Harry Bradshaw may be a fresh face to many, perhaps you may recognise him from his latest role as a transgender character in a popular British teen soap. Despite being fairly new to the scene, Harry has begun to establish himself as a great award-winning UK talent, showcased both on the big and smaller screen. This week we were pleased to catch a few words with the young star...
You recently featured in Hollyoaks (Channel 4 soap), playing a transgender character named Tamara who was in a ‘gender disorder clinic’. How did you prepare for such a role?
As an actor, preparation is a key. No matter how big or small the part, the more you know about your character, the greater control you have in a performance. Therefore to be given a character like Tamara, in a platform like Hollyoaks, I knew it was fundamental for me to understand the world of the transgender community, and give a truthful portrayal. The way I work is more intellectual based with preparation. I tend not to meet people that are similar to characters I play otherwise I end up always thinking, “ how did so and so sit?” or “how did this person react?”. My main research for my character was based around forums and blogs by people writing about their transgender experiences. I came across so much, from people who are hiding their true gender, to people that are open and living the life as their true self. This is where the true stories are expressed, and you get to understand their real emotions. It was like reading peoples personal diaries and a real way of understand people’s way of life.
Tamara (and Jason, whom your character met in the Hollyoaks storyline) is the first transgender character we have seen on our TV screens in a long time. Why do you think this is?
To be truthful, I don’t think it is completely accepted in our community, which is really unfortunate. If the “issue” was accessible more on our televisions and the media, then we would see more transgender characters around. It’s great the soaps like Hollyoaks have main recurring gay and lesbian characters, as it shows the portrayal of real life. The next step for the industry is to portray these characters out of their stereotype, which I think Hollyoaks is brilliant at doing. For instance, you don’t have to be camp to be gay, you don’t have to be butch to be lesbian, and for my character Tamara, you don’t have to put on a facade to be male to female transgender. LGBT societies come in all shapes and forms, and I think the industry is getting there, and it’s exciting to be a part of it.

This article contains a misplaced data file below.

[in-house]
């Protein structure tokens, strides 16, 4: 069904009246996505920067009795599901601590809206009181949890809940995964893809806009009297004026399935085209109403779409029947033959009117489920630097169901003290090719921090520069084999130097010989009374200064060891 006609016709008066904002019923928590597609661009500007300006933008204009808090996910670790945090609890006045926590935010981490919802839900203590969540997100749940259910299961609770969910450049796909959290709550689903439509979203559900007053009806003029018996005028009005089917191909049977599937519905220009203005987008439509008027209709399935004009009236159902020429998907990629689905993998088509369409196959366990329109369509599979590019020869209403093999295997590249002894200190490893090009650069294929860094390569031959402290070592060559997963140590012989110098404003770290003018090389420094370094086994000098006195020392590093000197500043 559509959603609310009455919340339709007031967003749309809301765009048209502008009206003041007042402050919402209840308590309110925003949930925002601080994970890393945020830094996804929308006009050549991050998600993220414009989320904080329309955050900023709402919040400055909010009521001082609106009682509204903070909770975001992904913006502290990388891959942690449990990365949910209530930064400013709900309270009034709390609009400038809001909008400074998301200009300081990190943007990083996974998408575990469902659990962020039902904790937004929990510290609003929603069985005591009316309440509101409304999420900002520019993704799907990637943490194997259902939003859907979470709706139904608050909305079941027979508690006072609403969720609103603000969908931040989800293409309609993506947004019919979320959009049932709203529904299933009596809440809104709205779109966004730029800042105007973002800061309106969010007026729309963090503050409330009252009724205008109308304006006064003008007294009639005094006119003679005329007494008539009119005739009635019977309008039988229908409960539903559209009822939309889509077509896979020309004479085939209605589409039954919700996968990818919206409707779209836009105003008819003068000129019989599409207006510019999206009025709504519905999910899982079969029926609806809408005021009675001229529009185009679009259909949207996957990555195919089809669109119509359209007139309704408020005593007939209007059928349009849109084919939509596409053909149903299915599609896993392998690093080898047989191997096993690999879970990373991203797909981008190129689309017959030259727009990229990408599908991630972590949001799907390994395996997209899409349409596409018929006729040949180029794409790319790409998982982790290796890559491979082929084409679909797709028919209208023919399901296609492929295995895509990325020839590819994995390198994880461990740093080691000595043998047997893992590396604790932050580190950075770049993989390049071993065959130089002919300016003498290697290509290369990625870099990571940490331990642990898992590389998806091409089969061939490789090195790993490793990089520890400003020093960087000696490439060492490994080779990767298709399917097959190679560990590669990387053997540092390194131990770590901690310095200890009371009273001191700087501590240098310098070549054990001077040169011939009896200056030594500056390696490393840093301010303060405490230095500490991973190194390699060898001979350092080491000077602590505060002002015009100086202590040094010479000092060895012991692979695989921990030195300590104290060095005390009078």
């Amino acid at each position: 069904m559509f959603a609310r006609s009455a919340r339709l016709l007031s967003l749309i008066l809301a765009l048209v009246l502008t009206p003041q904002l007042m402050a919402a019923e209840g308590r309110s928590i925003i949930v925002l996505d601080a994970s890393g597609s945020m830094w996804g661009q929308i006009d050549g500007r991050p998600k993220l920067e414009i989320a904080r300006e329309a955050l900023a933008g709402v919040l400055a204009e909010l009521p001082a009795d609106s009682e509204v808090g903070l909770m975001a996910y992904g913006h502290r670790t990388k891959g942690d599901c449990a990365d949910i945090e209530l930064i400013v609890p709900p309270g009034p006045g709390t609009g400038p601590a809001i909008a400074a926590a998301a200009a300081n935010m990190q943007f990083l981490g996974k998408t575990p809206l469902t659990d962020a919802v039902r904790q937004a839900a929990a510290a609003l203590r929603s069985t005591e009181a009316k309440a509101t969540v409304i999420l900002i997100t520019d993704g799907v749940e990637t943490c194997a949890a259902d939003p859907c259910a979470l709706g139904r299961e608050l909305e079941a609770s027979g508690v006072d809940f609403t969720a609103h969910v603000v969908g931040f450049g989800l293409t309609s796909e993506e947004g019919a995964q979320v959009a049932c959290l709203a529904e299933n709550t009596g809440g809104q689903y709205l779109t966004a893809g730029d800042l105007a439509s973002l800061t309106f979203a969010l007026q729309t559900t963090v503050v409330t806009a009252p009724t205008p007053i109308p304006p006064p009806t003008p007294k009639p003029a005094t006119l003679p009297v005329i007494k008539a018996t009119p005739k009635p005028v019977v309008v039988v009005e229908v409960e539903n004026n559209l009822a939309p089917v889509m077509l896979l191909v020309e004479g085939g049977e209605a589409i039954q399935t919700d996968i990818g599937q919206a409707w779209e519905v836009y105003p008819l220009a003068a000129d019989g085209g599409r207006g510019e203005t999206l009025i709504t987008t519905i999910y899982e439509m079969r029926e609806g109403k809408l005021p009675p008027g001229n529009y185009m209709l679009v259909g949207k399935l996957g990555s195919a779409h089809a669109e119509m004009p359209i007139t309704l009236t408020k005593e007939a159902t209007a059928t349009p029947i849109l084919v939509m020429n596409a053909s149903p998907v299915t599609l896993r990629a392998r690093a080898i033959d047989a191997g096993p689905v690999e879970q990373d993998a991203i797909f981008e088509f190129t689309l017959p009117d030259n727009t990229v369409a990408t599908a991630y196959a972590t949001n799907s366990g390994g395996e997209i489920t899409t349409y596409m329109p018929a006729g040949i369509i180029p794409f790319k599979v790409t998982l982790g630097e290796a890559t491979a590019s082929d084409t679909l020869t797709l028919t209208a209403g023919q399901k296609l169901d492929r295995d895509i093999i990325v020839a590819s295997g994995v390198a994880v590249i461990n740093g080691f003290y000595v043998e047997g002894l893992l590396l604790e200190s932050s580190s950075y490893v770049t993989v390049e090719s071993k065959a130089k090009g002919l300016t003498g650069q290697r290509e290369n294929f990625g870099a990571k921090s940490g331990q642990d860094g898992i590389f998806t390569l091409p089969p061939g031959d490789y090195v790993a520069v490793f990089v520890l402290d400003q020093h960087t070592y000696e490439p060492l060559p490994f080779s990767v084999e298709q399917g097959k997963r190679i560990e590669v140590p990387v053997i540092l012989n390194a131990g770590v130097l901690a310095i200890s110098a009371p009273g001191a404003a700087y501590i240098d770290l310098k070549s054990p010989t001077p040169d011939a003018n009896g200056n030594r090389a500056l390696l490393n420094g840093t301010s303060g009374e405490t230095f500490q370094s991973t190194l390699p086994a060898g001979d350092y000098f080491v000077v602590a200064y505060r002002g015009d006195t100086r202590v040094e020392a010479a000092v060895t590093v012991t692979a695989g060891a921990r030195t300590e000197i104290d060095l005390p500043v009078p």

You have had esteemed roles Jonathan Harvey’s ‘Beautiful Thing’, in Prince Gomolvilas’ UK drama ‘Mysterious Skin’, and in the short named Hope, where you achieved an Accolade Film Festival award (2009). All of these, you played roles that were sexually charged and contain important messages for the LGBT community. Which of these do you think are most important?
I think they are all important in their own right. Each role and each piece has a different message. Of course ‘Beautiful Thing’ was huge in the 90’s when it first previewed. It captures the innocence of youth and exploration. I remember watching it with my friends when I was in my teens thinking, Jamie is me. This is practically my life, in a film. It’s a piece that makes young teens feel they are not alone. The play is so well written, I feel that it brings out some kind of emotion whether you’re gay or straight. ‘Mysterious Skin’ and ‘Hope’ are less about exploration of sexuality, but more about how the exploration of sex helps to bring a conclusion, so are less likely to be important to LGBT communities.
Despite being from down South, in Essex, have you seen much of Manchester and our Pride events?
I’ve been to Manchester a few times in the past, but haven’t been in a good few years. I don’t know whether born and bred Manchester folk agree with me, but it feels like an extension of London. It is lively, the place never seems to stop and it’s full of culture. I also understand your Pride events are as lively as London too. I’m hoping to head up to this year’s Manchester Pride. It’ll be my first time so you’ll have to all show me around.
It’s fantastic to talk to someone who is representing British acting in both television and film, and coincides well with our ‘Best of British’ theme for Pride 2011’s Big Parade. For you, what makes us such a culturally relevant country?
Capturing the British element is something to be proud of too. I’m not entirely sure what makes us culturally relevant, but I have to say I have a soft spot for the monarchy. What is there not to like? It is what fundamentally defines Britain. Having recently been in America, people would always be commenting on the Queen. I think we should take more pride in it.
Finally, what has 2011 got in-store for Harry Bradshaw?
All sorts of things. Work wise, there are a few projects possibly lined up, but nothing announced as yet. All updates are posted on my website when confirmed. In other areas of my life, I am teaching acting more, and hopefully passing on my wisdom to aspiring actors. And sticking to my new year’s resolution, I am being more proactive with my political side. Along with acting, politics is a big thing for me, and I am pursuing this as much as I can. You never know, you may see me at Manchester Pride on a certain LGBT stand.